Ever hear the expression ‘to have bats in the belfry’? It means to be crazy. A belfry is the top part of a church, specifically the bell tower. Since our heads are the topmost parts of our bodies, to say that someone has bats in their belfry is to imply that they have a bunch of bats flappin’ around inside their skull. This expression is also where the terms ‘batty’ and ‘batshit crazy’ are derived. Apparently, the flight patterns of bats are so erratic and wild that anyone with bats in their brains would most certainly be mad. I had a batty experience recently that confirmed this sentiment.
I visited Germany earlier this month, my first trip to Deutschland. The visit was centered around an appearance I’d booked at a horror convention. After roughly a sixteen-hour travel day, I checked into a hotel in the German city of Essen, had a meal, vegged out for a bit on the internet, and then passed the fuck out. It was late, I was jet-lagged and had to be on the convention floor bright-eyed and bushy-tailed the following morning.
An hour into my slumber, I awoke to strange sounds within my hotel room. At first, it sounded like moths hitting a lampshade, but the sounds amplified as I groggily found my way to consciousness. The noises were bizarre. Perhaps I was dreaming? It sounded like somebody banging their head against the hotel room’s window, and then shrieking in pain.
Alarmed, I reached over and clumsily flicked on the lamp on the nightstand beside me. The light immediately drew whatever was making the unsettling sounds towards me. My eyes and heart quickly focused. It was a bat. A big one. Circling above my bed. Dive bombing in figure eight patterns towards me.
I cocooned myself in the hotel room’s comforter and leapt from the bed. The bat gave chase. I ducked into the bathroom and shut the door, locking it out behind me.
After a few minutes, I caught my breath and peeked back into the main portion of my hotel room. The bat had ceased its wild, aggressive careening and was quietly hanging from a curtain on the opposite side of the room.
I stealthily grabbed a chair and propped open the door to the room, hoping that I could incite the bat to fly out and into the hallway. You know, let the other guests contend with it. Taking cover behind the comforter, which was still wrapped around my body (I was wearing only skivvies otherwise), I creaked open the restroom door, just wide enough to squeeze an arm through.
I began to throw things at the bat. The hotel’s mini shampoo and lotion bottles. My hairbrush. My shoes. And myriad other projectiles. But the creature didn’t stir. It was as if, after terrorizing me from shuteye, it’d decided to hibernate.
Tiptoeing from behind the safety of the restroom door, I inched towards the hotel’s phone, which was sitting on a desk halfway between me and the bat. I dialed the front desk. The person that answered spoke little English so he thought I was requesting a bat be sent to my room—presumably of the baseball variety. After a few unsuccessful communication attempts, we ended the call.
A few minutes later, a member of the hotel’s staff—a young woman—came to my aid. She was attractive, which immediately made me aware of how ridiculous I looked wrapped in the comforter… and how suspicious the undergarments and lotion bottles tossed about my room must’ve appeared. But she was very pleasant and hid her judgements well. After speaking with her, it was obvious that she was sent my way because of her firm grasp of English. I told her what happened and she seemed shocked (up until that moment, I just assumed that bats were a common occurrence in German hotel rooms… but this was her first batjob).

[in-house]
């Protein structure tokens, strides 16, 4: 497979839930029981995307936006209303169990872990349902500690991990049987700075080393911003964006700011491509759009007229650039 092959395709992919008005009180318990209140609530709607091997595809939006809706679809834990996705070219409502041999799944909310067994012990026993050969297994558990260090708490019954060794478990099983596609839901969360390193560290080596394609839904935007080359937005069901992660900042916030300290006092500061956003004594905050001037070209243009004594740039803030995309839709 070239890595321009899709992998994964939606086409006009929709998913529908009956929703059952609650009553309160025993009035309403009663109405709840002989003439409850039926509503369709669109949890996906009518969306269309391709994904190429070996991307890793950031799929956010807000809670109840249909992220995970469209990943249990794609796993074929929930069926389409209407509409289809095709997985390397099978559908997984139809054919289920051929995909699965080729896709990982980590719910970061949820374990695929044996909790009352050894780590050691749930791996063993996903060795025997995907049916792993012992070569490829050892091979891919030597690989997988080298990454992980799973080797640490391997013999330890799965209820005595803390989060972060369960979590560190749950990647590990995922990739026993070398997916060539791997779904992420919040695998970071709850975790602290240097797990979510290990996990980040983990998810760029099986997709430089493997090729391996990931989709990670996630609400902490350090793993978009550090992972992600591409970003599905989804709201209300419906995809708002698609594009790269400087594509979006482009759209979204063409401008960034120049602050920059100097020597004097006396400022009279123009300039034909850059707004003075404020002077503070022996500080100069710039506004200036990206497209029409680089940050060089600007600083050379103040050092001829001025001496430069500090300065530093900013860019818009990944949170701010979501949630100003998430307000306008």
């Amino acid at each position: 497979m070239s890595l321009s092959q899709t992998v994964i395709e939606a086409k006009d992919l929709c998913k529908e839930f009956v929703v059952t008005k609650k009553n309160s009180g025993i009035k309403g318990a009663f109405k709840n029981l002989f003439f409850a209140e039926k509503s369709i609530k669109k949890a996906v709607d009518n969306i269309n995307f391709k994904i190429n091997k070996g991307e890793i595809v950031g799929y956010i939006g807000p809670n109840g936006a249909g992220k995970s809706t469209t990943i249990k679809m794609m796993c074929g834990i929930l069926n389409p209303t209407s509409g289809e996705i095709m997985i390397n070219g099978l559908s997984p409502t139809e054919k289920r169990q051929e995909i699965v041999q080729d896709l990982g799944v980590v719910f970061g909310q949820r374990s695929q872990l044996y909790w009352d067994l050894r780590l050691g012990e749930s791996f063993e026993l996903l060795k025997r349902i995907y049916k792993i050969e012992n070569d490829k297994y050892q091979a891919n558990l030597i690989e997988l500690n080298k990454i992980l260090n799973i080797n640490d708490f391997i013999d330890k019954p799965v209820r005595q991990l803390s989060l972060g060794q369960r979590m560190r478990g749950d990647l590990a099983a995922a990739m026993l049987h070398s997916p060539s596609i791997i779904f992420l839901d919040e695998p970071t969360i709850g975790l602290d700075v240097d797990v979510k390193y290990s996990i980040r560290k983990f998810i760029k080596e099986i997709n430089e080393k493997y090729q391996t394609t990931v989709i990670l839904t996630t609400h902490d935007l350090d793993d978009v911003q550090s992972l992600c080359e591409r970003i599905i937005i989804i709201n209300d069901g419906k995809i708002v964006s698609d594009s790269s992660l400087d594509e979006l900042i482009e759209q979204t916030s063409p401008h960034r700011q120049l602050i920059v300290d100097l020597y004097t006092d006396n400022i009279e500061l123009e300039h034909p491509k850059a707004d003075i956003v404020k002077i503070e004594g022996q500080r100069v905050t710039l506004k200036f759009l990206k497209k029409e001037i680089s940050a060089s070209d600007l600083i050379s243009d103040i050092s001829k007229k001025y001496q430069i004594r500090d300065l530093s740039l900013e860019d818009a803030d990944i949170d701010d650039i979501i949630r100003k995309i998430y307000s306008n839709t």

I pointed to the bat, which was still perched from the curtain. Earnestly, she got on the phone and called someone. The conversation was entirely in German. The only words I understood were ‘die fledermaus’, but based on the urgency of her tone, I deduced that a bat specialist would soon be on the way.
Minutes passed. Then: footsteps approached. I anticipated a fellow in a space suit with a tranquilizer gun and iron cage. Instead, a soft-spoken gent, who couldn’t have been more than twenty years old, entered. He brought with him nary a bat leash, nor net. His only apprehension tool: a pair of latex gloves, which covered his hands.
Calmly, this begloved fellow slid a chair beneath the hanging bat. Stepping up, he cupped the creature in his latex-covered palms. The bat screeched and hissed as he pulled one of the gloves off and over its body, capturing die fledermaus within the latex. Holding the writhing glove like a small pouch, the young fellow unceremoniously exited my room, saying that he planned to release my temporary roommate into the wild.
Alone in my de-batted hotel room, I reflected on the absurdity of my debut German experience, and tried in vain to fall back asleep.
The following day, I shared my batty encounter with some of the convention’s other guests. This was a mistake. Throughout the entire convention weekend, these folks would pass by my table, flap their arms like batwings and sing Na na na na Na na na na Fledermaus! Thomas Ian Nicholas from the American Pie series even bought me this nifty bat top hat.
So, that’s my bat story. Have any of you ever had a bat in your belfry? Please share in the “Comments” section below.